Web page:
Last week, my husband Matt mentioned that his office had a new employee. “Everyone thinks she’s kind of weird,” he said. “She gets to work 45 minutes early every day and sits in the parking lot, putting on her makeup.”
My back bolted straight up like a tipped-off ferret. The weirdo attracting office gossip was my other-side-of-town beauty routine doppelganger. “I didn’t say anything,” he promised.
“What if people at my office think I’m a weirdo,” I wondered aloud. We don’t waste time answering obvious questions, though.
Okay, yeah. I’ll admit that from the outside, car makeup artistry is bizarre. I’m the first to admit to being creeped out when I see someone sitting in their parked, silent car, staring out into space, the GPS recalculating to the best place to dump the body that is definitely still lukewarm in the trunk. But car makeup is such a foundational part of my day, such an unshakable ritual, it’s tough for me to put on my shadow and eyeliner in any other place. How are you even supposed to SEE in a bathroom!? It is with reverence for this alternative day prep lifestyle that I share my reasoning with you, to bring insight to the skeptics, and comfort to those cowering in front seat shame.
- It makes traffic a non-issue
Every morning I leave my house at least an hour before I’m supposed to be at my office. Why? Because it can either take 20 minutes or an hour to get my front door to the office parking lot. If it’s raining out, people forget how to drive in it. If the sun comes out, people forget what brightness was like. Oregon is overflowing with spectacularly terrible drivers slamming into each other, and sadly, knowing how to merge is not a requirement for state residency. If I had a more laissez-faire personality I’d just leave at let the commute chips fall where they may, but I have a neurotic aversion to being late for ANYTHING, including self-imposed deadlines (“it would be nice to be to the farmer’s market around 9”). I’d rather get my ass out the door way before I need to and have extra time to get coffee than risk tardiness.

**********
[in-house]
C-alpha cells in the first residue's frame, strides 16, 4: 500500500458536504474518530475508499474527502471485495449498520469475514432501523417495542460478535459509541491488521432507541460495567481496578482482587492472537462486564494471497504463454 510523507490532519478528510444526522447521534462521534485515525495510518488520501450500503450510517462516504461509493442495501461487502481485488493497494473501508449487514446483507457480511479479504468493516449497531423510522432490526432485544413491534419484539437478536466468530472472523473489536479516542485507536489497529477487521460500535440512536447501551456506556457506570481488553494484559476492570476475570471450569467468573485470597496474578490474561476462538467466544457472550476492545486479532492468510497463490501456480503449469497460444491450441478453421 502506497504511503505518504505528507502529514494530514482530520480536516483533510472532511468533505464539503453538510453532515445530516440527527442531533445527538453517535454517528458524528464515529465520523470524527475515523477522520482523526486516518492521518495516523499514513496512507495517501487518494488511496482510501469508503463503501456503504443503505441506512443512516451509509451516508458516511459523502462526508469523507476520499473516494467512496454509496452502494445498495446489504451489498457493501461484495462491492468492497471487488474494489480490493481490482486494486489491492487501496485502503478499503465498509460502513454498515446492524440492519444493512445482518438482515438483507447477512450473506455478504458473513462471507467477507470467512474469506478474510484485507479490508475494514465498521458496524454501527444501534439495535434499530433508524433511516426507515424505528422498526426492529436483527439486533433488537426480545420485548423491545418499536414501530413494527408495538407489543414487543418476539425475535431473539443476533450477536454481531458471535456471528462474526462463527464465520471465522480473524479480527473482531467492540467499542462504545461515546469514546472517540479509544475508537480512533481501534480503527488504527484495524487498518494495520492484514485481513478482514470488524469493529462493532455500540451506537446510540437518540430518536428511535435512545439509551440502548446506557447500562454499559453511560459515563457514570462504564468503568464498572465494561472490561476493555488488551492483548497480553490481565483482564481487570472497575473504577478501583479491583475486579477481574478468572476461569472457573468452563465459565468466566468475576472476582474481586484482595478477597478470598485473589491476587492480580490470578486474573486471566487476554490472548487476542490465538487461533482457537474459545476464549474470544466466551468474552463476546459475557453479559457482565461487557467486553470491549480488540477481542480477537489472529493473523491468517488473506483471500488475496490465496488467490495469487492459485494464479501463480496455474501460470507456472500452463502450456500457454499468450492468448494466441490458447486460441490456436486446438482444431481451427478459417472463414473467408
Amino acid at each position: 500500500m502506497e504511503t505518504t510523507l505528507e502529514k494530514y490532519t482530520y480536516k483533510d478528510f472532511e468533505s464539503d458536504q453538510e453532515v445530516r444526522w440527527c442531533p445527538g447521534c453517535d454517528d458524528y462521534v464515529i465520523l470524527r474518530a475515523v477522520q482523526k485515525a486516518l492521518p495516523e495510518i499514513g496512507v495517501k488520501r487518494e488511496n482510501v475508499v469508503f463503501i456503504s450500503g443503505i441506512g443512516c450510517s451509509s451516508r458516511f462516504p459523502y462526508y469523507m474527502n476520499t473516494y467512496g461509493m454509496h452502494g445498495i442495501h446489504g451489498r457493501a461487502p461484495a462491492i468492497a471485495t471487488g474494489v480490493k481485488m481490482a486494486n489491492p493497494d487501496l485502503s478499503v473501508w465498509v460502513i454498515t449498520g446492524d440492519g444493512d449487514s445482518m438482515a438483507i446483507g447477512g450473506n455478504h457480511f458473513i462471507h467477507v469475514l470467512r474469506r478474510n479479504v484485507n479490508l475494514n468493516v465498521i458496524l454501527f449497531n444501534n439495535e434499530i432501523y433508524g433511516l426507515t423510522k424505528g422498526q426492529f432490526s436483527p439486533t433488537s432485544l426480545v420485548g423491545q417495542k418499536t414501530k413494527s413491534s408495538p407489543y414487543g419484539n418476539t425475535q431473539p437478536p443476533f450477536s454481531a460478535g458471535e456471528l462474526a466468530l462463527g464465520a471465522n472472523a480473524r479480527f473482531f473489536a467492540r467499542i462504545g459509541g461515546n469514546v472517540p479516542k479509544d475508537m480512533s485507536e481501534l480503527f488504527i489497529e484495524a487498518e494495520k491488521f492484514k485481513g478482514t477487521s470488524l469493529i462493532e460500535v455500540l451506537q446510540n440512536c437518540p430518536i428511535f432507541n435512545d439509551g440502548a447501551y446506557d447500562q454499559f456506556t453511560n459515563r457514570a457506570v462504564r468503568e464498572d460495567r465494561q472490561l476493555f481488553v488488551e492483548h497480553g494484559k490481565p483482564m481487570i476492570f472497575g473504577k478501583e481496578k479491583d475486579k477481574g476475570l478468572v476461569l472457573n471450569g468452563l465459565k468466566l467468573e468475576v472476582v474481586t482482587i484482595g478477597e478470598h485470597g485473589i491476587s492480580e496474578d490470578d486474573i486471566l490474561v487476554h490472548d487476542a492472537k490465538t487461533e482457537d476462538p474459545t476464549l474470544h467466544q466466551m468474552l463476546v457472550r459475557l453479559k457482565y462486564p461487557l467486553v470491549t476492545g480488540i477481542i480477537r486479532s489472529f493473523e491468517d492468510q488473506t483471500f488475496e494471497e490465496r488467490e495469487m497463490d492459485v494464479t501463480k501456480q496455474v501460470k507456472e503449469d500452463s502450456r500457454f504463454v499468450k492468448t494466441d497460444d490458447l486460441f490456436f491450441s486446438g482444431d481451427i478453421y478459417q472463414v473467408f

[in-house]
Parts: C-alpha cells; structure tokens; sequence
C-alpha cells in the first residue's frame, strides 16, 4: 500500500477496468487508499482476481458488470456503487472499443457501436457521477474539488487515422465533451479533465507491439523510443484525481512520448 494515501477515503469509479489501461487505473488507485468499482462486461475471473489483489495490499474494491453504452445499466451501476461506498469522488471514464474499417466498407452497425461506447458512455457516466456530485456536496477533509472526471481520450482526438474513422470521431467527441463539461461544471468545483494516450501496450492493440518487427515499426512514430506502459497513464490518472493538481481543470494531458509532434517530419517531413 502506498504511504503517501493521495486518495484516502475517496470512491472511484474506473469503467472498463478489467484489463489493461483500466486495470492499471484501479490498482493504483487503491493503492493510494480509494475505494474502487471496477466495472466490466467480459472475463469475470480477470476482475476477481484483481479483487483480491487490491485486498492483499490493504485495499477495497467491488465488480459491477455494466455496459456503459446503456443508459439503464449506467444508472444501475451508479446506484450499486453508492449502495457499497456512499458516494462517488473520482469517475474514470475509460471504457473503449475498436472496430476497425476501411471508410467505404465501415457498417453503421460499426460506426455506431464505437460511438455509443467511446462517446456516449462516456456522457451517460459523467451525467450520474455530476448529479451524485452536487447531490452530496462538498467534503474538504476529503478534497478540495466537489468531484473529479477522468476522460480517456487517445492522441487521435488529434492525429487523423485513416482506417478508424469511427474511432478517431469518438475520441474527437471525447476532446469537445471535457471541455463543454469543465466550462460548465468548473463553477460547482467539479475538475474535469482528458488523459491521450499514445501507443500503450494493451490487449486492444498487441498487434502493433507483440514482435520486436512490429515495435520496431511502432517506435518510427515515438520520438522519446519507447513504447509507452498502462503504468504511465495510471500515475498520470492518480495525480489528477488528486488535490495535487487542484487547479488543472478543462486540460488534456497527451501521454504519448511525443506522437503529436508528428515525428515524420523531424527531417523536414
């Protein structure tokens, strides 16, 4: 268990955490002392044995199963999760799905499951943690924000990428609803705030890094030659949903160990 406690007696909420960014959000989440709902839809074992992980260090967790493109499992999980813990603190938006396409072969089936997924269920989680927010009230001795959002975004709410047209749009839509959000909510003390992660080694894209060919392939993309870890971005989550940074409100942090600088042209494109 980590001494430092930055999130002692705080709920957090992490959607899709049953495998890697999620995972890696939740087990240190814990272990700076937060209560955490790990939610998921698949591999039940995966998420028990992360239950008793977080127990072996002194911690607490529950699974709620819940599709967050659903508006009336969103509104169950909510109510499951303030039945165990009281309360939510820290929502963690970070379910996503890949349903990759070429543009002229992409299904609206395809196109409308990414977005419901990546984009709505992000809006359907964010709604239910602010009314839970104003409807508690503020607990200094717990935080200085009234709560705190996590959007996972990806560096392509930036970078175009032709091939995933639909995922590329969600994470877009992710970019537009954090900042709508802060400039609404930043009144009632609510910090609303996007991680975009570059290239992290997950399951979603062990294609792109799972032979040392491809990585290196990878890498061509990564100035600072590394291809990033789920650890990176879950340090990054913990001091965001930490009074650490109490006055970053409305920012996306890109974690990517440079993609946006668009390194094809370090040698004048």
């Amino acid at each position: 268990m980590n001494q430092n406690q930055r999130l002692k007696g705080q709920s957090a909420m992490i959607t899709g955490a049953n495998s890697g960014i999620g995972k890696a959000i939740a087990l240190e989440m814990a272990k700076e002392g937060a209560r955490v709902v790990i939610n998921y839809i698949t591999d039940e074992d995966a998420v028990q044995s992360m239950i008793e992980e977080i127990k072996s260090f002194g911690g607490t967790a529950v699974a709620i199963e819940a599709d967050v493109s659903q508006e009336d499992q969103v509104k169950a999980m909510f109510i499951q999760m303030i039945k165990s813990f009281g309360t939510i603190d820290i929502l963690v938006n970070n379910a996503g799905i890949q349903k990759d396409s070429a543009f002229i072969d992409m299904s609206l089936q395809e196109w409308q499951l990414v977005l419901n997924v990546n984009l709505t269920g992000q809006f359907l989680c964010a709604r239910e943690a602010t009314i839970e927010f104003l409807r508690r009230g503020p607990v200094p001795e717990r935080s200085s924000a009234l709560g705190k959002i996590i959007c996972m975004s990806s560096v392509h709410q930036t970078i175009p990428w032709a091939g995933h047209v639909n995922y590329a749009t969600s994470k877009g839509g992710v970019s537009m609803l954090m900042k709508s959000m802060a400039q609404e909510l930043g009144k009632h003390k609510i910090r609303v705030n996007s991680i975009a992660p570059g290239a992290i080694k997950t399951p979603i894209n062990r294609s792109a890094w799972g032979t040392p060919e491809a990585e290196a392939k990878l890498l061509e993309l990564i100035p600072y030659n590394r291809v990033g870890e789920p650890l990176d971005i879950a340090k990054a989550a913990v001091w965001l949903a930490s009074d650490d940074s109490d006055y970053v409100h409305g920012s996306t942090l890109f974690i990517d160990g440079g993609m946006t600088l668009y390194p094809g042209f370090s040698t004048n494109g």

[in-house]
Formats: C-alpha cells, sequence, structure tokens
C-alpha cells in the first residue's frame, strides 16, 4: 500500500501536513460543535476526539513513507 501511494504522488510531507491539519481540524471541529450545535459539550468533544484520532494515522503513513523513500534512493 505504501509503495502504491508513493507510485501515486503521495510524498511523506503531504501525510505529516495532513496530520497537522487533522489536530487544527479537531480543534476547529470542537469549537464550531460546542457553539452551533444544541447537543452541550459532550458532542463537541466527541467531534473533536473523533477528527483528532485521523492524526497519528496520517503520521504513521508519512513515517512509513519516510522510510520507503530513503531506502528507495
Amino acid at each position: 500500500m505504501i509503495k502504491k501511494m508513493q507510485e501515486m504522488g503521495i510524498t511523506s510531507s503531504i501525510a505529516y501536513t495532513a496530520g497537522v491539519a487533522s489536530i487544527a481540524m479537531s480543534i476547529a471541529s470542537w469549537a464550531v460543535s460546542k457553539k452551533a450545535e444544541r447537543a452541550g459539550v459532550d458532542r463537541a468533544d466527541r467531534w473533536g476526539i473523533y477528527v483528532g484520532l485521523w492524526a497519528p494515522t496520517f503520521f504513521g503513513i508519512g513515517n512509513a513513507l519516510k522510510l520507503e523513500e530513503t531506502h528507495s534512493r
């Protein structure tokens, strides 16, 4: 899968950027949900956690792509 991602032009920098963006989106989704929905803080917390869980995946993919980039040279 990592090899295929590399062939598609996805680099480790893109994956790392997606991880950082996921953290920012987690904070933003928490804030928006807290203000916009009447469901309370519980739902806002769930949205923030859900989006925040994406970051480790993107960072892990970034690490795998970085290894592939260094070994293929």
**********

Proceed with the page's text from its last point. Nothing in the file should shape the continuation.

- It lets my eyes adjust to the day
I have naturally watery eyes (thanks, genetics!) and the mornings are always the worst. Coupled with the deluge of spring, summer, and early fall allergies that plague this beautiful corner of the country, and for the first hour or so after my phone alarm cruelly tearing me from the confines of REM sleep, I’m a teary mess. During the years I spent throwing powder and mascara on my face before I left the house, I only exacerbated the problem: my eyes would run into my makeup, my makeup would seep into my eyes, and I’d spend my car ride digging for sandpapery Chipotle napkins from my glovebox and sopping the mess off my cheeks. By waiting until at least an hour after initially getting up before a brush comes near my face, I’ve given my body a chance to wring itself out and adjust to the pollen count of the day. And all of the work of putting on a face doesn’t end up crumpled on 100% recycled paper in the trash.
- Sun visor mirror >>>>>>>>>>>>>>>>>>>> any other reflective glass
There is nothing as magnificent for getting up close with your eyes, cheekbones and lips as a sun visor mirror. It gives you the precision and closeness of a compact while being held eternally in the perfect spot. If I have to do my makeup at home on weekends or whatever, I’ll pack up my eyeliner gel and go sit in my car to finish the wings. It’s the only possible way I can do it right.
- Natural light, yo!
It may be a stupid parking lot, but it’s flooded with abundant natural sunshine (or in our case, copious cloud cover). It’s a much better environment for applying and blending colors than my sadly skylightless bathroom. I get out looking fabulous for the 30 seconds it takes me to walk into the fluorescent palace that makes me look like the NFL cheerleaders that must suffer the indignities of HD closeups before commercial breaks.
- It settles me.
I don’t have to throw on my parking brake and run upstairs as soon as I get there. I can turn on my favorite podcast, spend some time with my brushes, ponder which palettes I’m going to commit to on this particular random Wednesday or whatever, and spend a little extra time remembering that there is a lot more to my life and dreams and talents than this job allows me to be. A day can’t have enough of those reminders, believe me.